Postal chief DeJoy has long leveraged connections, dollars

WASHINGTON (AP) — During its search for a new postmaster general, the U.S. Postal Service Board of Governors was presented with 53 candidates screened by an outside company. Not on the list: Louis DeJoy, who ultimately got the job.

Instead, in what Democrats call a breach of protocol and blatant cronyism, DeJoy’s name was added as a contender by the board member leading the search, John Barger. He was acting on behalf of the board’s chairman, Robert “Mike” Duncan, a former Republican National Committee chairman who knew DeJoy and his wife through work on a White House advisory group. DeJoy, Barger and Duncan were prominent donors to President Donald Trump and other Republicans.

How exactly DeJoy was hired is among the questions Congress is trying to unravel as lawmakers scrutinize a series of operational changes at the Postal Service that have resulted in widespread mail delays and fears that the agency will not be able to handle an expected surge in mail-in ballots this fall as a result of the coronavirus pandemic.

Democrats say they also want to learn more about the role of Treasury Secretary Steve Mnuchin, who met with Duncan and other Republicans on the agency’s board while the selection of the new postmaster general was underway.

The Trump administration denies any impropriety in the selection of DeJoy, a former supply chain CEO who is the first postmaster general in nearly two decades not to be a career postal employee. Mnuchin has said he had no involvement, though his heightened interest in the Postal Service has raised questions given Trump’s focus on mail-in voting.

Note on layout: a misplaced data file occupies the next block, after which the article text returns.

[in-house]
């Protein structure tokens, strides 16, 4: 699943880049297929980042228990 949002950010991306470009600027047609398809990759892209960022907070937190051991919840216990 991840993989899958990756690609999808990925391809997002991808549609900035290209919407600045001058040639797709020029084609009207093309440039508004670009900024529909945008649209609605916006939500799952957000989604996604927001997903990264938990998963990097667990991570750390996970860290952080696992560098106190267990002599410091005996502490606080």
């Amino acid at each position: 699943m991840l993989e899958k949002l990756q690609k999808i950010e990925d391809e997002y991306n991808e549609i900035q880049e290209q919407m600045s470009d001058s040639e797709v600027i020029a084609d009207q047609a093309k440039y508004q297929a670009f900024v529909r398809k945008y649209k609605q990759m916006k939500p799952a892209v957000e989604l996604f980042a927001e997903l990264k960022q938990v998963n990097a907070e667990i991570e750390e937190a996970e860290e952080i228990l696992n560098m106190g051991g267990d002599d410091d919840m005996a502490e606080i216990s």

The Associated Press reviewed hundreds of pages of records related to DeJoy, revealing a driven businessman who turned his father’s trucking company into a national logistics operator, clashed with labor unions and forged political connections that eased his path into lucrative government contracting.

His prolific giving to organizations and GOP candidates, including $1.2 million to Trump, has also drawn a spotlight to the transactional appearance of some of his contributions. His wife, Aldona Wos, is a prominent donor as well, and has been nominated by Trump to serve as ambassador to Canada; her nomination is pending.

The records reviewed by the AP reveal a pattern of DeJoy’s family winning coveted opportunities after making generous contributions.

In one instance, DeJoy’s son, Andrew, secured a slot on Duke University’s tennis team in 2014 while his parents wrote a series of large checks to the school’s athletic department. The team was ranked 14th in the nation by the Intercollegiate Tennis Association and drew a host of top national and international prospects. But Andrew DeJoy was not one of them when he joined as a walk-on freshman months after the season started.

Duke athletic department spokesman Art Chase declined to comment. A representative of the family’s foundation did not respond to a request for comment.

Wos, DeJoy’s wife and a physician who immigrated to the United States from Poland, was appointed President George W. Bush’s ambassador to Estonia after she helped raise over $200,000 for his 2004 campaign. Granting ambassadorships is a common way presidents reward their top donors. She donated more than $35,000 to Trump’s reelection before he announced that he would nominate her to be his next ambassador to Canada.